President Joe Biden is preparing to convene his first Summit for Democracy this week. He’s invited the leaders of more than 100 countries to participate in the virtual event, with the goal of “renewing democracy in the United States and around the world.” It seems an increasingly urgent task as, according to the pro-democracy U.S. research institute Freedom House, a “long democratic recession is deepening” and 2020 was the “15th consecutive year of decline in global freedom.” The Economist Intelligence Unit has meanwhile ranked America as a “flawed democracy” since the beginning of Donald Trump’s presidency, and, CNN polling from September indicates, nearly all Americans believe that their democratic institutions are either “being tested” or “under attack.” Autocrats around the world are trying to take advantage of this. The Chinese Communist Party is already saying Biden’s summit is “set to become a joke” and attacking the U.S. over its political divisions and response to Covid-19. With all these challenges and complications, how important is this meeting?

Joshua Kurlantzick is a senior fellow for Southeast Asia at the Council on Foreign Relations. He sees the summit as a response to rising authoritarianism and democratic backsliding in a lot of countries, and it’s consistent with Biden’s overarching perspective on foreign policy, which says that either democracy or autocracy is going to prevail through this moment in world history. Kurlantzick doesn’t expect that such a large and diverse group of countries, many of which are far from model democracies themselves, will pledge to any serious near-term democratic reforms. But the fact that they’re joining with the American president on the international stage—in the absence of the world’s authoritarian power players—to demonstrate their commitment to the idea of democracy is a tentative statement of its own.

Graham Vyse: What’s the U.S. administration hoping for out of this summit?

Joshua Kurlantzick: The immediate goal is to counteract the idea that democracy is failing globally—including in the United States, to some extent—and to prove that democracies can work together and form common strategies to promote political reform and revitalization. Ultimately, the goal would be for democracies to prove they can address some of the issues that have led to declining trust in democratic institutions—including the idea that your vote doesn’t matter or won’t result in any policy changes—though that’s not going to happen in a two-day summit. So, Biden’s goal is to collect all these democracies and get them to agree on at least some ideas about what can be done.

Vyse: Will it work?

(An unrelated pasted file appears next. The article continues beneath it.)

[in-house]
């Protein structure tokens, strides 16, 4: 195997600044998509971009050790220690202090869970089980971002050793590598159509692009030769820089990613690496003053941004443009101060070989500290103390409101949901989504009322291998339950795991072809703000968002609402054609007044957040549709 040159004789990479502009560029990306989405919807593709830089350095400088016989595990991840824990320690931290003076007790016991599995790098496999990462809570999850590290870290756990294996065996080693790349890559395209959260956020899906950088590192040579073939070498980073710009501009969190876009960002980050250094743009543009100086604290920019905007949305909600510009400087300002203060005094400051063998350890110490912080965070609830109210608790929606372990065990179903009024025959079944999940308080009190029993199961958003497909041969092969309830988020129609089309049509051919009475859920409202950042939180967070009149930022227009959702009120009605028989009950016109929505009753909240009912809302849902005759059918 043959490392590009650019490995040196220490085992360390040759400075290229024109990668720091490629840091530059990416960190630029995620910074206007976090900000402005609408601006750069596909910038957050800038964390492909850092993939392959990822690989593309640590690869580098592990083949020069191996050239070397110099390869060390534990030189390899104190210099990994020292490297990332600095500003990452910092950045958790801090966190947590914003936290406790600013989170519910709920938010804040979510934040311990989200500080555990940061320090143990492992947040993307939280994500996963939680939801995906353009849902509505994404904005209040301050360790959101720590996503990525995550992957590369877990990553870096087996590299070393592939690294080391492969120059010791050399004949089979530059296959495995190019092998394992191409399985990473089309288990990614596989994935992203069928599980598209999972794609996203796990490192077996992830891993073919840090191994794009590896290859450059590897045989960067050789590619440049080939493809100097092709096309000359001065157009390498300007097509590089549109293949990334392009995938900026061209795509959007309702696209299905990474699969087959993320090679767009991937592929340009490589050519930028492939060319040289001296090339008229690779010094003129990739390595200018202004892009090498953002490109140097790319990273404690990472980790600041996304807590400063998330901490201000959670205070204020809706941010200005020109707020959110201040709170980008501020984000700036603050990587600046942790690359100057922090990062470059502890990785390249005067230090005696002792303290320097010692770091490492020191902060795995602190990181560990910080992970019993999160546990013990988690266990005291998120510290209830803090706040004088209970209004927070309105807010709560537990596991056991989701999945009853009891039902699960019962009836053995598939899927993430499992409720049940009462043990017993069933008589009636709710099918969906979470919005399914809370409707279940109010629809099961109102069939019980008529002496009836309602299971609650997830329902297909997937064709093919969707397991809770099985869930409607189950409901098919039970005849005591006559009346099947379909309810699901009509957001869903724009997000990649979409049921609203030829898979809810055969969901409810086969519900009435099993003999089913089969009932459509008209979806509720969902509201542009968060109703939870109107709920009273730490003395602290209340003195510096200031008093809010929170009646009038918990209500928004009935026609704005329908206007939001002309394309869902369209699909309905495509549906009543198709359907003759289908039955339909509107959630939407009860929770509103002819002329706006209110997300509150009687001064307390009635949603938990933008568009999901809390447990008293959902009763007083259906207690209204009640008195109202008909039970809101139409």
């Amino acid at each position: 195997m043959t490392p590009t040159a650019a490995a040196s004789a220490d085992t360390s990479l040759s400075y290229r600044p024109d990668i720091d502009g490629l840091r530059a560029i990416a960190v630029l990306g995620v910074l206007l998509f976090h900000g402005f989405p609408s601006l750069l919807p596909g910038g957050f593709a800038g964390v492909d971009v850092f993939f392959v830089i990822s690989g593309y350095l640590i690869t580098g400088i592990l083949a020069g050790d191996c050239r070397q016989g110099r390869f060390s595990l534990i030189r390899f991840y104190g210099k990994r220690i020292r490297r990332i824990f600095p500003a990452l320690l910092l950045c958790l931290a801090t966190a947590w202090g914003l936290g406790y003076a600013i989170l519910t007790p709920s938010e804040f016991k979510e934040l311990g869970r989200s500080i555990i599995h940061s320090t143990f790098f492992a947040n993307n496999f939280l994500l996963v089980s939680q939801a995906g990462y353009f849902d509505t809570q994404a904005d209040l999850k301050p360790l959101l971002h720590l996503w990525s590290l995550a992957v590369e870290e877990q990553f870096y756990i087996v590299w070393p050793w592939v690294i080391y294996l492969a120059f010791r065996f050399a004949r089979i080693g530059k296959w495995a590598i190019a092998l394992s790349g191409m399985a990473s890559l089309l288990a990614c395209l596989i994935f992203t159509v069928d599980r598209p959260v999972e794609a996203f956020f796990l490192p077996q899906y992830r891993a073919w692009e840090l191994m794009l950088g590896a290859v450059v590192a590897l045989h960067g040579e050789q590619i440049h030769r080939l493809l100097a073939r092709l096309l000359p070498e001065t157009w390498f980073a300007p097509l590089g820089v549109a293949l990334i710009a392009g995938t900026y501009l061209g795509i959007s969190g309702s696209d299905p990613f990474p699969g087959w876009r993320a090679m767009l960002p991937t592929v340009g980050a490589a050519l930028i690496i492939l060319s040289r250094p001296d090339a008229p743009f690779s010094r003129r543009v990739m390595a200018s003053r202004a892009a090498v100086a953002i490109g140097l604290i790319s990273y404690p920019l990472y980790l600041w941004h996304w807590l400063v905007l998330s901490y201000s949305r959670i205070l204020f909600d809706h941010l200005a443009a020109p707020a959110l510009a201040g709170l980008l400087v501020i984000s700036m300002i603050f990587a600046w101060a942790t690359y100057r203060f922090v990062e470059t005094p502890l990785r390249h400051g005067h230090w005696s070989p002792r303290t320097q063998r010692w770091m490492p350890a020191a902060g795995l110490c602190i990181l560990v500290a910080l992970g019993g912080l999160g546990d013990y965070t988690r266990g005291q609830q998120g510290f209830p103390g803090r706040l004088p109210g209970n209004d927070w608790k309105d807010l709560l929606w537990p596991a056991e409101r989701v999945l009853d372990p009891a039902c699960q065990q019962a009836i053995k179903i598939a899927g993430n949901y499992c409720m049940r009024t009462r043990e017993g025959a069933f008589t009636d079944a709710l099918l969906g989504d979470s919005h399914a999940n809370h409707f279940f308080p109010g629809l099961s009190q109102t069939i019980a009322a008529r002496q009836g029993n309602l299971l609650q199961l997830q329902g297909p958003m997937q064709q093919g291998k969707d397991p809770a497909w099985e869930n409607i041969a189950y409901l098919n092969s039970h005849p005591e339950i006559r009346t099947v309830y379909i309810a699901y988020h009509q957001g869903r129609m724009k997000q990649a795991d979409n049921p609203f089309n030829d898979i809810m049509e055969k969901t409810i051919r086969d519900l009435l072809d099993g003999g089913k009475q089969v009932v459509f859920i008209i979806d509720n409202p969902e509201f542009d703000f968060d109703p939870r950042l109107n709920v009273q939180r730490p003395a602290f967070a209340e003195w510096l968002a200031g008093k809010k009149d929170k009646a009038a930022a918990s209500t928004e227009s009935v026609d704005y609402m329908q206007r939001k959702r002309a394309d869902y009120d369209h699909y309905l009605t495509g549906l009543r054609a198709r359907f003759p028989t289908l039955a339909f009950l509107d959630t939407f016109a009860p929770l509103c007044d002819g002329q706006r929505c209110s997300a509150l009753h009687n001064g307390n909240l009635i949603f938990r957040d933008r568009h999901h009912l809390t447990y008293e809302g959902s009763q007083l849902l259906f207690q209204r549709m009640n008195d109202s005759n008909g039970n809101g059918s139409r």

Kurlantzick: It’s a decent idea, but there are a few problems. First, one of Biden’s goals in office is to revitalize U.S. democracy, but most countries around the world aren’t very enthused about U.S. democracy as a model. Second, I understand why the administration wanted to invite a wide range of countries, but they invited a number that are partly free or not free at all, and that will probably undermine the effect of the summit. Finally, when you’re trying to get more than a hundred countries to agree on anything of substance, I’m skeptical about that.

Oscar Chan

Vyse: What are the stakes right now in showing that democracy works?

Kurlantzick: Biden has actually said that democracy is in a global battle with autocracy for the future. I’m not sure I’d use those terms, but Biden probably wants to say democracy needs to deliver economic growth and public goods in contrast to autocracies—and specifically to China. Also, I think he’s saying that democracy needs to reflect popular will. If countries that are nominally democratic are actually being governed by minority rule, it’s something those countries need to address—and that potentially includes the United States.

Vyse: I’ve heard a number of concerns about his summit. One—and this is a case Robert Wright has made here at The Signal—is that creating some kind of league of democracies will end up creating a de facto league of authoritarians, further polarizing the world and fostering a heightened sense of global conflict. Another worry is that, in suggesting an epic struggle between democracy and autocracy, you could overstate the strength of autocracy around the world and inflate the threat it’s posing. What do you think about these fears?

Kurlantzick: With regard to autocracies like China and Russia, there’s a long history in American foreign policy of sometimes overestimating the strengths of autocratic opponents. In the later part of the Cold War, for example, the United States probably did so with the Soviet Union. On the other hand, there were probably other times when the U.S. and other democratic powers underestimated the strength of autocrats, primarily in the 1930s.

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